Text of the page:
Several tricks we learned along the way from our great mentors helped us to design a house that feels spacious and airy in a very tight spot--the lot itself is only 1900 SF and on it we also had to accommodate parking. This house used standard off the shelf fir framing woods throughout but it was sandblasted before the few finishes were added. There is precious little in this structure that is not exposed and visible in some way. The basic bones of the building are full story of the architecture and every square inch mattered. This was nearly an exercise in boat building and is a prime example of the kind of work we like to do--regardless of the materials and grammar we may choose in the future.
Aside from Studio 300A, the design team included interior designer Jill Phillips and our artist client. All three of us contributed ideas which played off each other's solutions in very simple and soulful ways. As a result, we ended in a far better place with this house than any one of us expected.
And we think the original architect would be very pleased indeed.
These images are taken at about 95% project completion, which is why they are detail images. More to come.
The trick here was to add to one house, some 30 years later, a weather protected area for your arrival at the house, either on foot or by vehicle. We wanted something that gave some life and interest while also feeling the need to work with the vocabulary of the painfully dull houses of this development. This solution was extremely affordable, lightweight and did not create a dark cave through which you would have to pass to get to the house.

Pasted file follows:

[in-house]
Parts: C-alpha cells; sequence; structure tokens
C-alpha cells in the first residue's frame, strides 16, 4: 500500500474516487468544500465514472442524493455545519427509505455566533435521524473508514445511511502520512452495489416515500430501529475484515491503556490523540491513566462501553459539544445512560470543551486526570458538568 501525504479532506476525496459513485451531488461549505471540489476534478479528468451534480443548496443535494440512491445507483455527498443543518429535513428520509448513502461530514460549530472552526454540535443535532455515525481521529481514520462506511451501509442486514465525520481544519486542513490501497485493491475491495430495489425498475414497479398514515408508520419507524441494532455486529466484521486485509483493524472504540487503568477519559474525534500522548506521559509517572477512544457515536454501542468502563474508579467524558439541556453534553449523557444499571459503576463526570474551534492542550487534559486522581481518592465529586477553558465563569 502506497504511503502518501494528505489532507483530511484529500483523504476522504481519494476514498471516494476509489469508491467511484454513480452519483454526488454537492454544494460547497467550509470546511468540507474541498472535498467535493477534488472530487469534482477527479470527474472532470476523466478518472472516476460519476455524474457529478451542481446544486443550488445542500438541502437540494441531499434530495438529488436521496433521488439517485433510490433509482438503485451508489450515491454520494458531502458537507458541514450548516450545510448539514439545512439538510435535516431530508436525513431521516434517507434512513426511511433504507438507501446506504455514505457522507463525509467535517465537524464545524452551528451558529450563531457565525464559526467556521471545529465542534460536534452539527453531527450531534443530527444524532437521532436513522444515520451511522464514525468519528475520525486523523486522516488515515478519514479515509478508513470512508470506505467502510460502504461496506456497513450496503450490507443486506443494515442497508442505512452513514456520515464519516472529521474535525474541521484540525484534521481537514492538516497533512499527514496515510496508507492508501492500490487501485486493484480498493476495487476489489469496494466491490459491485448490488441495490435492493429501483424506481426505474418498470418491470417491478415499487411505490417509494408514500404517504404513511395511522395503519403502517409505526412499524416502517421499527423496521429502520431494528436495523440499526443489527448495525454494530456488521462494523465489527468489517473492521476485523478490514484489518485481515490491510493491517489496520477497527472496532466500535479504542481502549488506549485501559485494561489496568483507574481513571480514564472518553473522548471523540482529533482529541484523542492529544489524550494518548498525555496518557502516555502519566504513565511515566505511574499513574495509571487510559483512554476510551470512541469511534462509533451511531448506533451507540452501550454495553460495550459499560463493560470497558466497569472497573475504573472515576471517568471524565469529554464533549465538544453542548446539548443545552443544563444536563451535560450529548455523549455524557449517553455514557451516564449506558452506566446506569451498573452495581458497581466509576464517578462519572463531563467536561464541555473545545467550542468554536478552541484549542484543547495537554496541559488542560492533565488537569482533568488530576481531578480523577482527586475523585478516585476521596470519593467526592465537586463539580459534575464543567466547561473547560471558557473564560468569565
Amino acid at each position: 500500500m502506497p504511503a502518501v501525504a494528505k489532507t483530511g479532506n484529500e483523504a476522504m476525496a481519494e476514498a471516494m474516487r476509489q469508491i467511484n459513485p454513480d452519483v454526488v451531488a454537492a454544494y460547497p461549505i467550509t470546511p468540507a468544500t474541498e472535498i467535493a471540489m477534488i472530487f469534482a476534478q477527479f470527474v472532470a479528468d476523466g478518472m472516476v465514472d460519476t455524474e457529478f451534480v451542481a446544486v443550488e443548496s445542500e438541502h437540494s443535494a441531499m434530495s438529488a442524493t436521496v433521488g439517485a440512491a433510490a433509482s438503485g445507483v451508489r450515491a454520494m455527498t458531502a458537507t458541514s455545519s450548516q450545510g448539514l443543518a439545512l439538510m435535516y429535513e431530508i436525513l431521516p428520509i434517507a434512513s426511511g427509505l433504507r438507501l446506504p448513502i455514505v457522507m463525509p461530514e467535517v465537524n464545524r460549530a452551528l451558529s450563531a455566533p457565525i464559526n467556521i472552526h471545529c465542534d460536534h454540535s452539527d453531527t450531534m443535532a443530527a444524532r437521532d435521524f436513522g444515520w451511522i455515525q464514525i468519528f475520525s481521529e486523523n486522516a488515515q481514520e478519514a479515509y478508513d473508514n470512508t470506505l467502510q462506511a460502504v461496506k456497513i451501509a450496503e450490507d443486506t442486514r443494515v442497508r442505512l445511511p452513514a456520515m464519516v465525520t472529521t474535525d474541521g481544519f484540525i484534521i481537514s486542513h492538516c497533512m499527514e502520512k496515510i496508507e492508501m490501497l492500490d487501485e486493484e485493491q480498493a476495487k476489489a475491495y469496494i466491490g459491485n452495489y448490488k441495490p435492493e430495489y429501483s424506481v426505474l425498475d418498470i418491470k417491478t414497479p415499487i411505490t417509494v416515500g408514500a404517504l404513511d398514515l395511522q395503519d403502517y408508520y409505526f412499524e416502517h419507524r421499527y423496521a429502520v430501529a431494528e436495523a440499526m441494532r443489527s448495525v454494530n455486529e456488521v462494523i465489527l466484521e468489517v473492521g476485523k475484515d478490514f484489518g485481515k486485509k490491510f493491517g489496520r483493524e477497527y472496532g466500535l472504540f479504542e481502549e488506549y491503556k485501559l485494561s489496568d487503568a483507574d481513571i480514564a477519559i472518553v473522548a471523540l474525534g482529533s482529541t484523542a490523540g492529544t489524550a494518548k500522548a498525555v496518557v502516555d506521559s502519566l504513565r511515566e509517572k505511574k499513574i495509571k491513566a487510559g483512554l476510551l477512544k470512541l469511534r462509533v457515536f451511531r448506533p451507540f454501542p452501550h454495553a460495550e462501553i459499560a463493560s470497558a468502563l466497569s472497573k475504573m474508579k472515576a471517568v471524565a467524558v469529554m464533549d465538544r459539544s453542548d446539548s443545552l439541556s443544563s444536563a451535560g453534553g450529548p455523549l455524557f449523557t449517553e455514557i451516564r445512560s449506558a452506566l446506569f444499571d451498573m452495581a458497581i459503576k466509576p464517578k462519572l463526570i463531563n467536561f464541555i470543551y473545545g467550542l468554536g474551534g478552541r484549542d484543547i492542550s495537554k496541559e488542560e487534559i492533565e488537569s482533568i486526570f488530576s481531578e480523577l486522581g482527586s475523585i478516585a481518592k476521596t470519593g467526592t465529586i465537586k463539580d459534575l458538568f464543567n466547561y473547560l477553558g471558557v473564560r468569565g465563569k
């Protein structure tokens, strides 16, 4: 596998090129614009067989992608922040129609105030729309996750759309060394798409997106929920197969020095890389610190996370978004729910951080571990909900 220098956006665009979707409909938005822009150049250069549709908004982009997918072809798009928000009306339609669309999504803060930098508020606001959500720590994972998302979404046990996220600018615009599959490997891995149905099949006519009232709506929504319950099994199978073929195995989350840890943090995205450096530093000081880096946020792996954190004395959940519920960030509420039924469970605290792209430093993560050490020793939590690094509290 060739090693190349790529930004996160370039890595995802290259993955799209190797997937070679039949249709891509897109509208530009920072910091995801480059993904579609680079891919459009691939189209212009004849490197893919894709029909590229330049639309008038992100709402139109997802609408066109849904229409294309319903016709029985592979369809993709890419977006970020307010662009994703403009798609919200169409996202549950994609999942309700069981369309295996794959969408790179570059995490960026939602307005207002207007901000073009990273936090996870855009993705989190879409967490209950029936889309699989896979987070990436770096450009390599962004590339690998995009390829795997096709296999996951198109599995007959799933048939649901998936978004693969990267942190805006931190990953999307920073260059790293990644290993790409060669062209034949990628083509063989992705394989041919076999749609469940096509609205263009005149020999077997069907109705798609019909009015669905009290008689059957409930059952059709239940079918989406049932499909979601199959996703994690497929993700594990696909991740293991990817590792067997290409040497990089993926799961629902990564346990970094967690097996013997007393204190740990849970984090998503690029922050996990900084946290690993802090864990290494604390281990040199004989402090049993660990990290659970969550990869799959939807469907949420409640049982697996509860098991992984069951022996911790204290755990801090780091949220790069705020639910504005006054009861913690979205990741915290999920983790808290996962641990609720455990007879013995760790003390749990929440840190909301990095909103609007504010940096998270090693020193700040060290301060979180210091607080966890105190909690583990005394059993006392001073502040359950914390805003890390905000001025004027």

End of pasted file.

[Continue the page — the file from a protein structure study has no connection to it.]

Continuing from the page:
This is just such a project. The site here is intensely windy, even when sunny, so the intent here was to capture sun and shed wind. We began by terracing out the hill with board formed concrete retaining walls that formed planters at different levels which are viewable from different parts of the house and yard. Then built a fence, a trellis and a low-slung translucent shelter over a new sitting area and fireplace. We aligned key exterior elements with key interior elements and made the house a bit more porous and open near the new exterior spaces so there was a visual connection between the two year around. Exterior spaces greatly affect interior spaces--even in the winter when it may be too cold to be outside, so their relationship is very important.
The last image is of what we believe to be happy clients finally at rest.
With special thanks to Eileen Kelley of Dig Your Garden, for the wonderful planting plan.
The wild history of the old Barrel House is local lore only and forgotten by now by most. Yet the owners wanted to hold on to the funky wildness of this unique place. Our task was to completely renovate the building and to add a master suite without robbing this place of its NorCal coastal grammar.
Working with contractor Phil Kline (as we so often do) and cabinetmaker Ryan MacMurray we set about on a many-year make-over.
Zinc, Redwood and colored concrete were the primary materials, with lots of Douglas Fir doors, cabinetry, shelves and built-in furniture all handmade by Ryan.
And with arcing retaining walls, we created gardens and an outdoor living space as well.